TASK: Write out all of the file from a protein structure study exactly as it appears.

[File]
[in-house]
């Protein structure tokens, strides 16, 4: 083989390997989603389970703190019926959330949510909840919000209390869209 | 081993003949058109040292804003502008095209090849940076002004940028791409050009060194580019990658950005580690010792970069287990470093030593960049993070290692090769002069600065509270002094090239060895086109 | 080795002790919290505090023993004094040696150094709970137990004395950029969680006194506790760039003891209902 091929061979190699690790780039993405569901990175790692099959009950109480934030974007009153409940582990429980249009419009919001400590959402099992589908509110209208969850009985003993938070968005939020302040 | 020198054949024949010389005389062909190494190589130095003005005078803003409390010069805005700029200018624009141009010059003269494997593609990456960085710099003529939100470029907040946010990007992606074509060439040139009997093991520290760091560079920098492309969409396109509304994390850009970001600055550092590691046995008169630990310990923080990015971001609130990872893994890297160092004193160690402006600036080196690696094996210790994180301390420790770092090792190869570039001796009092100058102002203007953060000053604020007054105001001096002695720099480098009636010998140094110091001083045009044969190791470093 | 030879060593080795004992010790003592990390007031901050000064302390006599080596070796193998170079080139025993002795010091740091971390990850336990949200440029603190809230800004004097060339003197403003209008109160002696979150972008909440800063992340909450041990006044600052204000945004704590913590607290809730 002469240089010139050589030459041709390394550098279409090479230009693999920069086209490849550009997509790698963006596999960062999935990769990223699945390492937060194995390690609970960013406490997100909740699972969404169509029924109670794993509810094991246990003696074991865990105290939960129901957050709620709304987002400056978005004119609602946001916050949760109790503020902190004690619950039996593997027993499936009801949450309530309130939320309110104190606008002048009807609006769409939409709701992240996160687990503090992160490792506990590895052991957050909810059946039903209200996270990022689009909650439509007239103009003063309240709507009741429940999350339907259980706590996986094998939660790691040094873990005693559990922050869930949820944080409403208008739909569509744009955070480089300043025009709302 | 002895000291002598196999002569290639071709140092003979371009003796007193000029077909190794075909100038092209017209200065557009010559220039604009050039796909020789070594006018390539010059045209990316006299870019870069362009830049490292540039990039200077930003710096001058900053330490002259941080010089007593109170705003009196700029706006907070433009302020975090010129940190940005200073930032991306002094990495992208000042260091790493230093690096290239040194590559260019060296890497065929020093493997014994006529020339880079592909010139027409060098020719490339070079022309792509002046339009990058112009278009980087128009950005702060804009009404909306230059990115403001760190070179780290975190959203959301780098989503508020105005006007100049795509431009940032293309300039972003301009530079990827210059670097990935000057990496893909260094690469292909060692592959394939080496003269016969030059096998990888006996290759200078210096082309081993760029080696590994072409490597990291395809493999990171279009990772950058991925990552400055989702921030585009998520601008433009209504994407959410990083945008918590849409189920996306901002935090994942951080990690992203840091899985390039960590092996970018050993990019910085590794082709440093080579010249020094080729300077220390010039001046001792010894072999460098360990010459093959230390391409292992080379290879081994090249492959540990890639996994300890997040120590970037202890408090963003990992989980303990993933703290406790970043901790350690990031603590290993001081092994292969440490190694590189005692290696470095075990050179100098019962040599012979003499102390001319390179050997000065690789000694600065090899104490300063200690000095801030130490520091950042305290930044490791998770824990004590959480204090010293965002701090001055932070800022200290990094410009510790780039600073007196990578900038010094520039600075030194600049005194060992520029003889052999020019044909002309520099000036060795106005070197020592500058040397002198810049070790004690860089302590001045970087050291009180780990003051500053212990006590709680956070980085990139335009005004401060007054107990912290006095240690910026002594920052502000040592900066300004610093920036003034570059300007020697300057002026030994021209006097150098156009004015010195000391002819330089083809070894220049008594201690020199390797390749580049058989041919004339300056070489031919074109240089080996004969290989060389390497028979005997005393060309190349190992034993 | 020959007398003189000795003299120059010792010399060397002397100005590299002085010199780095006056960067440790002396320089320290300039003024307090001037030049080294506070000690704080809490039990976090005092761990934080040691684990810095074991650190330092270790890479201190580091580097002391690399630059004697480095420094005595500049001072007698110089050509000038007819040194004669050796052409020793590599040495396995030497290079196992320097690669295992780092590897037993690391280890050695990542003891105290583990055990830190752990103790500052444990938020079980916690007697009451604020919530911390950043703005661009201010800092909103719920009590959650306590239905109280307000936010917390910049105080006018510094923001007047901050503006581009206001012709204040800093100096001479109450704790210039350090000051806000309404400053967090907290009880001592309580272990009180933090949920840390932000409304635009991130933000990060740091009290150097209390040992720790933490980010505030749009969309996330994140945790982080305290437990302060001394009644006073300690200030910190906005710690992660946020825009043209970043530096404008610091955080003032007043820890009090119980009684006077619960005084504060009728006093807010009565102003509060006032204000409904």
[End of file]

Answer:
[in-house]
């Protein structure tokens, strides 16, 4: 083989390997989603389970703190019926959330949510909840919000209390869209 | 081993003949058109040292804003502008095209090849940076002004940028791409050009060194580019990658950005580690010792970069287990470093030593960049993070290692090769002069600065509270002094090239060895086109 | 080795002790919290505090023993004094040696150094709970137990004395950029969680006194506790760039003891209902 091929061979190699690790780039993405569901990175790692099959009950109480934030974007009153409940582990429980249009419009919001400590959402099992589908509110209208969850009985003993938070968005939020302040 | 020198054949024949010389005389062909190494190589130095003005005078803003409390010069805005700029200018624009141009010059003269494997593609990456960085710099003529939100470029907040946010990007992606074509060439040139009997093991520290760091560079920098492309969409396109509304994390850009970001600055550092590691046995008169630990310990923080990015971001609130990872893994890297160092004193160690402006600036080196690696094996210790994180301390420790770092090792190869570039001796009092100058102002203007953060000053604020007054105001001096002695720099480098009636010998140094110091001083045009044969190791470093 | 030879060593080795004992010790003592990390007031901050000064302390006599080596070796193998170079080139025993002795010091740091971390990850336990949200440029603190809230800004004097060339003197403003209008109160002696979150972008909440800063992340909450041990006044600052204000945004704590913590607290809730 002469240089010139050589030459041709390394550098279409090479230009693999920069086209490849550009997509790698963006596999960062999935990769990223699945390492937060194995390690609970960013406490997100909740699972969404169509029924109670794993509810094991246990003696074991865990105290939960129901957050709620709304987002400056978005004119609602946001916050949760109790503020902190004690619950039996593997027993499936009801949450309530309130939320309110104190606008002048009807609006769409939409709701992240996160687990503090992160490792506990590895052991957050909810059946039903209200996270990022689009909650439509007239103009003063309240709507009741429940999350339907259980706590996986094998939660790691040094873990005693559990922050869930949820944080409403208008739909569509744009955070480089300043025009709302 | 002895000291002598196999002569290639071709140092003979371009003796007193000029077909190794075909100038092209017209200065557009010559220039604009050039796909020789070594006018390539010059045209990316006299870019870069362009830049490292540039990039200077930003710096001058900053330490002259941080010089007593109170705003009196700029706006907070433009302020975090010129940190940005200073930032991306002094990495992208000042260091790493230093690096290239040194590559260019060296890497065929020093493997014994006529020339880079592909010139027409060098020719490339070079022309792509002046339009990058112009278009980087128009950005702060804009009404909306230059990115403001760190070179780290975190959203959301780098989503508020105005006007100049795509431009940032293309300039972003301009530079990827210059670097990935000057990496893909260094690469292909060692592959394939080496003269016969030059096998990888006996290759200078210096082309081993760029080696590994072409490597990291395809493999990171279009990772950058991925990552400055989702921030585009998520601008433009209504994407959410990083945008918590849409189920996306901002935090994942951080990690992203840091899985390039960590092996970018050993990019910085590794082709440093080579010249020094080729300077220390010039001046001792010894072999460098360990010459093959230390391409292992080379290879081994090249492959540990890639996994300890997040120590970037202890408090963003990992989980303990993933703290406790970043901790350690990031603590290993001081092994292969440490190694590189005692290696470095075990050179100098019962040599012979003499102390001319390179050997000065690789000694600065090899104490300063200690000095801030130490520091950042305290930044490791998770824990004590959480204090010293965002701090001055932070800022200290990094410009510790780039600073007196990578900038010094520039600075030194600049005194060992520029003889052999020019044909002309520099000036060795106005070197020592500058040397002198810049070790004690860089302590001045970087050291009180780990003051500053212990006590709680956070980085990139335009005004401060007054107990912290006095240690910026002594920052502000040592900066300004610093920036003034570059300007020697300057002026030994021209006097150098156009004015010195000391002819330089083809070894220049008594201690020199390797390749580049058989041919004339300056070489031919074109240089080996004969290989060389390497028979005997005393060309190349190992034993 | 020959007398003189000795003299120059010792010399060397002397100005590299002085010199780095006056960067440790002396320089320290300039003024307090001037030049080294506070000690704080809490039990976090005092761990934080040691684990810095074991650190330092270790890479201190580091580097002391690399630059004697480095420094005595500049001072007698110089050509000038007819040194004669050796052409020793590599040495396995030497290079196992320097690669295992780092590897037993690391280890050695990542003891105290583990055990830190752990103790500052444990938020079980916690007697009451604020919530911390950043703005661009201010800092909103719920009590959650306590239905109280307000936010917390910049105080006018510094923001007047901050503006581009206001012709204040800093100096001479109450704790210039350090000051806000309404400053967090907290009880001592309580272990009180933090949920840390932000409304635009991130933000990060740091009290150097209390040992720790933490980010505030749009969309996330994140945790982080305290437990302060001394009644006073300690200030910190906005710690992660946020825009043209970043530096404008610091955080003032007043820890009090119980009684006077619960005084504060009728006093807010009565102003509060006032204000409904």